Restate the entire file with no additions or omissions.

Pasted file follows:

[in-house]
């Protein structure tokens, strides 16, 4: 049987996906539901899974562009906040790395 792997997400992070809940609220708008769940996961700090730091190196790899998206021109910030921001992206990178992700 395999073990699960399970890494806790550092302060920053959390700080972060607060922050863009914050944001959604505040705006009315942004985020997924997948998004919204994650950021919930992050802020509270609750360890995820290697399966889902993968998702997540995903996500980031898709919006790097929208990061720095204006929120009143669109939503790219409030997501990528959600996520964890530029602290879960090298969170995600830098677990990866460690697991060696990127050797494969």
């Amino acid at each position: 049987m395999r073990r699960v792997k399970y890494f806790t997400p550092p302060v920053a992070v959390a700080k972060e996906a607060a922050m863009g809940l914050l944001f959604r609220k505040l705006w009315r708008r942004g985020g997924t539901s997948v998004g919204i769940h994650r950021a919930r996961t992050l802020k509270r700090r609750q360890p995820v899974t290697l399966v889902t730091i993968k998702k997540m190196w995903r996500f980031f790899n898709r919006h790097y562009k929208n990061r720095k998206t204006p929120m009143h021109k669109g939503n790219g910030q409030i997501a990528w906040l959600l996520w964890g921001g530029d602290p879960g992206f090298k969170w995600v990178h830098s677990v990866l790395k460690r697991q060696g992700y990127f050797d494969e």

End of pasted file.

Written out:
[in-house]
């Protein structure tokens, strides 16, 4: 049987996906539901899974562009906040790395 792997997400992070809940609220708008769940996961700090730091190196790899998206021109910030921001992206990178992700 395999073990699960399970890494806790550092302060920053959390700080972060607060922050863009914050944001959604505040705006009315942004985020997924997948998004919204994650950021919930992050802020509270609750360890995820290697399966889902993968998702997540995903996500980031898709919006790097929208990061720095204006929120009143669109939503790219409030997501990528959600996520964890530029602290879960090298969170995600830098677990990866460690697991060696990127050797494969």
């Amino acid at each position: 049987m395999r073990r699960v792997k399970y890494f806790t997400p550092p302060v920053a992070v959390a700080k972060e996906a607060a922050m863009g809940l914050l944001f959604r609220k505040l705006w009315r708008r942004g985020g997924t539901s997948v998004g919204i769940h994650r950021a919930r996961t992050l802020k509270r700090r609750q360890p995820v899974t290697l399966v889902t730091i993968k998702k997540m190196w995903r996500f980031f790899n898709r919006h790097y562009k929208n990061r720095k998206t204006p929120m009143h021109k669109g939503n790219g910030q409030i997501a990528w906040l959600l996520w964890g921001g530029d602290p879960g992206f090298k969170w995600v990178h830098s677990v990866l790395k460690r697991q060696g992700y990127f050797d494969e």